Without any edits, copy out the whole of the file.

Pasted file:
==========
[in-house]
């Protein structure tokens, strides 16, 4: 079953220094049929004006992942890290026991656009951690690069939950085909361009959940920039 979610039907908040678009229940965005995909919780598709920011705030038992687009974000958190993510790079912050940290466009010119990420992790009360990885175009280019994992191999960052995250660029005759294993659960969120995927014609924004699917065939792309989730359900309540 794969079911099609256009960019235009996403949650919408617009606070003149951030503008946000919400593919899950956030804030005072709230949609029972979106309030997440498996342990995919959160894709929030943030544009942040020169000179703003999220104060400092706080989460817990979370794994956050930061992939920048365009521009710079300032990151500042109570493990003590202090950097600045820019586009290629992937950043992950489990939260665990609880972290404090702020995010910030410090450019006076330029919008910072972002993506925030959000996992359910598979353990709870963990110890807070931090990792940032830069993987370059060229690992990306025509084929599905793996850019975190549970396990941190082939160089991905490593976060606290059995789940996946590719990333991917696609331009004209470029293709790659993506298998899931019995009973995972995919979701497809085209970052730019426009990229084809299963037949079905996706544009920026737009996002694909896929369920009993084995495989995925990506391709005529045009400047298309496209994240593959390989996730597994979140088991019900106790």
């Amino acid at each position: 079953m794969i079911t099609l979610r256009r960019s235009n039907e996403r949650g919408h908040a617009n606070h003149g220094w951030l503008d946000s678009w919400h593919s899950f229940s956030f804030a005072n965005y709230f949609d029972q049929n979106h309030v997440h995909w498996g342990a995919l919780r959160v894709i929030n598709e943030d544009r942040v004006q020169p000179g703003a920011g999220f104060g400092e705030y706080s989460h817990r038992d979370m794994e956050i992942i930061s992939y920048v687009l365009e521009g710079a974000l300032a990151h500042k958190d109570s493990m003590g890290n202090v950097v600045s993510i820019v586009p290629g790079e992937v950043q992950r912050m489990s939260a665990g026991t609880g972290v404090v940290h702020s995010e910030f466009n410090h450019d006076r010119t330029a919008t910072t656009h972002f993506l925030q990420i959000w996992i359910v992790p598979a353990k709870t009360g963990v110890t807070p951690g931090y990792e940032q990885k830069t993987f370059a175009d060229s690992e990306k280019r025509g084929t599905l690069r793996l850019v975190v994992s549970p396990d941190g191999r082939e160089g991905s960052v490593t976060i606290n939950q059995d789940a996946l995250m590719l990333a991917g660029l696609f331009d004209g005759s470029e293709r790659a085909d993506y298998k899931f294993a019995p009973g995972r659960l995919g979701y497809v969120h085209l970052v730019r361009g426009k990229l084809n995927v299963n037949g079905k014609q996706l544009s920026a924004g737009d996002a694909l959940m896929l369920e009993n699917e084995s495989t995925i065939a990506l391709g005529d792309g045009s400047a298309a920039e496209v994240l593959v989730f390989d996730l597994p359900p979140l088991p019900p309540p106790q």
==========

[in-house]
């Protein structure tokens, strides 16, 4: 079953220094049929004006992942890290026991656009951690690069939950085909361009959940920039 979610039907908040678009229940965005995909919780598709920011705030038992687009974000958190993510790079912050940290466009010119990420992790009360990885175009280019994992191999960052995250660029005759294993659960969120995927014609924004699917065939792309989730359900309540 794969079911099609256009960019235009996403949650919408617009606070003149951030503008946000919400593919899950956030804030005072709230949609029972979106309030997440498996342990995919959160894709929030943030544009942040020169000179703003999220104060400092706080989460817990979370794994956050930061992939920048365009521009710079300032990151500042109570493990003590202090950097600045820019586009290629992937950043992950489990939260665990609880972290404090702020995010910030410090450019006076330029919008910072972002993506925030959000996992359910598979353990709870963990110890807070931090990792940032830069993987370059060229690992990306025509084929599905793996850019975190549970396990941190082939160089991905490593976060606290059995789940996946590719990333991917696609331009004209470029293709790659993506298998899931019995009973995972995919979701497809085209970052730019426009990229084809299963037949079905996706544009920026737009996002694909896929369920009993084995495989995925990506391709005529045009400047298309496209994240593959390989996730597994979140088991019900106790």
């Amino acid at each position: 079953m794969i079911t099609l979610r256009r960019s235009n039907e996403r949650g919408h908040a617009n606070h003149g220094w951030l503008d946000s678009w919400h593919s899950f229940s956030f804030a005072n965005y709230f949609d029972q049929n979106h309030v997440h995909w498996g342990a995919l919780r959160v894709i929030n598709e943030d544009r942040v004006q020169p000179g703003a920011g999220f104060g400092e705030y706080s989460h817990r038992d979370m794994e956050i992942i930061s992939y920048v687009l365009e521009g710079a974000l300032a990151h500042k958190d109570s493990m003590g890290n202090v950097v600045s993510i820019v586009p290629g790079e992937v950043q992950r912050m489990s939260a665990g026991t609880g972290v404090v940290h702020s995010e910030f466009n410090h450019d006076r010119t330029a919008t910072t656009h972002f993506l925030q990420i959000w996992i359910v992790p598979a353990k709870t009360g963990v110890t807070p951690g931090y990792e940032q990885k830069t993987f370059a175009d060229s690992e990306k280019r025509g084929t599905l690069r793996l850019v975190v994992s549970p396990d941190g191999r082939e160089g991905s960052v490593t976060i606290n939950q059995d789940a996946l995250m590719l990333a991917g660029l696609f331009d004209g005759s470029e293709r790659a085909d993506y298998k899931f294993a019995p009973g995972r659960l995919g979701y497809v969120h085209l970052v730019r361009g426009k990229l084809n995927v299963n037949g079905k014609q996706l544009s920026a924004g737009d996002a694909l959940m896929l369920e009993n699917e084995s495989t995925i065939a990506l391709g005529d792309g045009s400047a298309a920039e496209v994240l593959v989730f390989d996730l597994p359900p979140l088991p019900p309540p106790q």